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Exploiting Windows Mail Vulnerability Could Compromise PC

Windows Mail's possible security flaw might allow attackers to execute applications on computers running Vista. Windows Vista's e-mail program has just been found with a bug that hackers could use to inject malicious code onto a victim's PC, said a researcher with Symantec. Microsoft had introduced Windows Mail as a successor to Microsoft's free e-mail client, Outlook Express. Windows Mail works in the presence of Vista so published News.Zdnet on March 23, 2007.

Microsoft's Security Response Center (MSRC) team has given low importance to the latent risk. A company spokeswoman said that MSRC had not received any reports of attacks using the vulnerability. The Center was also not aware of any impact on customers. Computerworld published the spokeswoman's statement on March 23, 2007.

She also said that users must be extremely cautious about clicking on links coming through unsolicited e-mail whether from known or unknown senders. News.Zdnet published this on March 23, 2007.

Symantec explains how an attacker can compromise a PC by sending a malicious link via e-mail that instructs a local executable program. When a victim clicks on that malicious link it causes the native program to run. In this way suppose an attacker is able to execute "winrm.cmd", a local file that functions as the Windows Remote Management command-line tool, it would enable him to gain full access to the computer. Computerworld published this on March 23, 2007.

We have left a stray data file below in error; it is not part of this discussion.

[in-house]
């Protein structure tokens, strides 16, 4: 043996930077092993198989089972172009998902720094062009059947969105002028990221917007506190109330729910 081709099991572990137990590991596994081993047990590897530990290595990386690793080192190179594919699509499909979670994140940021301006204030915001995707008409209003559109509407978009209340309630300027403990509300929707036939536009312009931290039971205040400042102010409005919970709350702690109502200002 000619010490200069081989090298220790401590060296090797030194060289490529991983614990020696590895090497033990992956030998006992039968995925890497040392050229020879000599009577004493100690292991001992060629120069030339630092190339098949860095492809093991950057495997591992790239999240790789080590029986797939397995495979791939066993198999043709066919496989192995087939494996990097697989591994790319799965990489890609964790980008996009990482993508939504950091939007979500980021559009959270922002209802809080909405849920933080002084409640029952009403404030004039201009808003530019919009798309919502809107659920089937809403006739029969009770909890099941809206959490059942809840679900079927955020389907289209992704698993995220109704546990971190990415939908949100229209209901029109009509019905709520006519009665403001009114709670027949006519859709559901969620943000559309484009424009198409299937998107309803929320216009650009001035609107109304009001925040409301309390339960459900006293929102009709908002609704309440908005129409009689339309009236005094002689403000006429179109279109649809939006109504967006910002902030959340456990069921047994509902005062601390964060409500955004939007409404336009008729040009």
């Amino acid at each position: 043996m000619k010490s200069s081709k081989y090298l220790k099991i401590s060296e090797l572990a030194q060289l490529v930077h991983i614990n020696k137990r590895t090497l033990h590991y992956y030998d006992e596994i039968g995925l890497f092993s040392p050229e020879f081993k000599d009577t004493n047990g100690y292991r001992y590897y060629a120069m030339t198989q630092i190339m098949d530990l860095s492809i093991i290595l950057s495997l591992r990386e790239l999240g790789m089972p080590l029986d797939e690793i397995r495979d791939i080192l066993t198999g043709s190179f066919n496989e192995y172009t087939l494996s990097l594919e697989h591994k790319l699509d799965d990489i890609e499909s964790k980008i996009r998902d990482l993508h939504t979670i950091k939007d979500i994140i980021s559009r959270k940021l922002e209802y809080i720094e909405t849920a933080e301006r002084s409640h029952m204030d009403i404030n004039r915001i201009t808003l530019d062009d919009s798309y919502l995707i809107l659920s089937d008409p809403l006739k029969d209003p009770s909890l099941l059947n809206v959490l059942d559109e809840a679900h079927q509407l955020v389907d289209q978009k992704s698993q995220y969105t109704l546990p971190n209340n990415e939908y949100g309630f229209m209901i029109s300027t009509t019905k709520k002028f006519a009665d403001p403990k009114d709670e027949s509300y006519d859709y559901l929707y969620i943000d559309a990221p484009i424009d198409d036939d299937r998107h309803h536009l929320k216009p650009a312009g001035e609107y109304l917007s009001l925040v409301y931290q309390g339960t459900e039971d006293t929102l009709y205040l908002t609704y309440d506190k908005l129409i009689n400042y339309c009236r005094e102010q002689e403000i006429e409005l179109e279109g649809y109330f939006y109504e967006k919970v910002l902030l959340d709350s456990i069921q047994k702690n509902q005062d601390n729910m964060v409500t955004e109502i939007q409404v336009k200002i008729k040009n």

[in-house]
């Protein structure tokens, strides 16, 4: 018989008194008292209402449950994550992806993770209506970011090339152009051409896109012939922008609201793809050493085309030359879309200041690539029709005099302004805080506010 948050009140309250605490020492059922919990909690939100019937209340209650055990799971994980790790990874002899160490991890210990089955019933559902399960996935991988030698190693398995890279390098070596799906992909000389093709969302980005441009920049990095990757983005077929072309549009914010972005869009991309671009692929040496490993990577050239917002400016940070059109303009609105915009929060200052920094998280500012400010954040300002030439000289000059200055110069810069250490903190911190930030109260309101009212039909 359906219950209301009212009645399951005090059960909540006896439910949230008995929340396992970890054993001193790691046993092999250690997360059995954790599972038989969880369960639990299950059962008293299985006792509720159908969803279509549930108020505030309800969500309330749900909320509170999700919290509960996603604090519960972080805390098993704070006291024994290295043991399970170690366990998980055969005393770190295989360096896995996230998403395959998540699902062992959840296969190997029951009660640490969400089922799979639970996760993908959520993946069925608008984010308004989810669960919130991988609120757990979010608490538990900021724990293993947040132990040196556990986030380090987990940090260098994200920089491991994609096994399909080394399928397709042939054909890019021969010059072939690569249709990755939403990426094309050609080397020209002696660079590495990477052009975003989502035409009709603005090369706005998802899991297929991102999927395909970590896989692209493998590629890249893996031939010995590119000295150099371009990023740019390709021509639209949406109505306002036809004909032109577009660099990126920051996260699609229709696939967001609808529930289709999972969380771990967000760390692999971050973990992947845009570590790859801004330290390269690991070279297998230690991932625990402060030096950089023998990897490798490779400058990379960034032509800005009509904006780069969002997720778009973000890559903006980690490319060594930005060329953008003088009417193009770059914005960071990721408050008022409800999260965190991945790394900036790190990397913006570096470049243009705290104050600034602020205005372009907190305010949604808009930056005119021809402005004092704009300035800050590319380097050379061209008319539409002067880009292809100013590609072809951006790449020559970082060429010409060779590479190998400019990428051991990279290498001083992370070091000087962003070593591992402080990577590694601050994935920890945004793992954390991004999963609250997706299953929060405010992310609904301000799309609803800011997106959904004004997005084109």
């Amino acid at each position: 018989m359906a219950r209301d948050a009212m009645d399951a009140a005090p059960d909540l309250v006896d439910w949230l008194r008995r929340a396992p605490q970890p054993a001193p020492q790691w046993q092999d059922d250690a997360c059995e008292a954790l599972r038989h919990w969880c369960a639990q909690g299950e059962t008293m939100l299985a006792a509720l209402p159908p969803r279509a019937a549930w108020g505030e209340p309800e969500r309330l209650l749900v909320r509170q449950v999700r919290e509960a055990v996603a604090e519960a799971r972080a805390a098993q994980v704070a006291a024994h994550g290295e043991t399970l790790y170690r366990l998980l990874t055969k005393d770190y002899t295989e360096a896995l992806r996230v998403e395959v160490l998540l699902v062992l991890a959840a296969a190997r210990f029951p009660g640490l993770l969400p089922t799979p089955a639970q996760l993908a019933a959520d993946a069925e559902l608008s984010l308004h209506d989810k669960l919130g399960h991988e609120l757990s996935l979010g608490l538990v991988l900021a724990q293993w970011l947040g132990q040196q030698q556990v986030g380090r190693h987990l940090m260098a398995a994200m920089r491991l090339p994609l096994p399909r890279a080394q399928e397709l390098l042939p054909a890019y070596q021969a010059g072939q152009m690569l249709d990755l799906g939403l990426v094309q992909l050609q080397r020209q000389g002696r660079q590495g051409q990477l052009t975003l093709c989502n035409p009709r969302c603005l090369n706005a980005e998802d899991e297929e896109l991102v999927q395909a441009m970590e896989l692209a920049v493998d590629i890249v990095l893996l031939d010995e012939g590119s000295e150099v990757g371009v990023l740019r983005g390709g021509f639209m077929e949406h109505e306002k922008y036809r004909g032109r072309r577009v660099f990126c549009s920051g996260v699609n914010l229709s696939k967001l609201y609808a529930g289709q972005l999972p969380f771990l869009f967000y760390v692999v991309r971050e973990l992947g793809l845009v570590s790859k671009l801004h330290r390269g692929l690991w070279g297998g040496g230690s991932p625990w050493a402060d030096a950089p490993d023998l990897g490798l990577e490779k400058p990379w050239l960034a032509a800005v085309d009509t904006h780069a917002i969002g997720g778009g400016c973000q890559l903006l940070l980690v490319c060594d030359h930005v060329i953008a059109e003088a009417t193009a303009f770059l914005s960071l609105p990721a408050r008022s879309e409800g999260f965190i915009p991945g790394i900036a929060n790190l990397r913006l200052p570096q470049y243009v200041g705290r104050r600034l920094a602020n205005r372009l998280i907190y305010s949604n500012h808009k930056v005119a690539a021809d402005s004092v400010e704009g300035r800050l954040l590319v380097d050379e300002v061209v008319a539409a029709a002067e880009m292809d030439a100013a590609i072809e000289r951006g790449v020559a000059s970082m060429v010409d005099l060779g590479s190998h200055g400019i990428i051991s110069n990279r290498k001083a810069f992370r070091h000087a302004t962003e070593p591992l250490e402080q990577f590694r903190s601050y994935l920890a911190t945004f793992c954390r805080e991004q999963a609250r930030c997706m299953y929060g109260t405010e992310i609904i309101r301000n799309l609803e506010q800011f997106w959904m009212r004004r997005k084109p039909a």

The command that the malicious link gives to Windows Mail determines how significant the threat would be to Vista users, said Dave Marcus, research and communications manager of security at McAfee.

However, since Vista has comparatively low usage, the risk becomes less severe. Marcus turned down the possibility of much exploitation owing to little deployment of vista. But he hoped Microsoft would understand the danger of the vulnerability and patch it in its next security bulletin. News.Zdnet published this on March 23, 2007.

Microsoft released Vista OS in late January for its consumers. Since then it issued only one fix to repair Windows Defender vulnerability. The flaw was "critical" for the anti-spyware tool built in that OS.

Related article: Exploiting BITS To Compromise Windows Update

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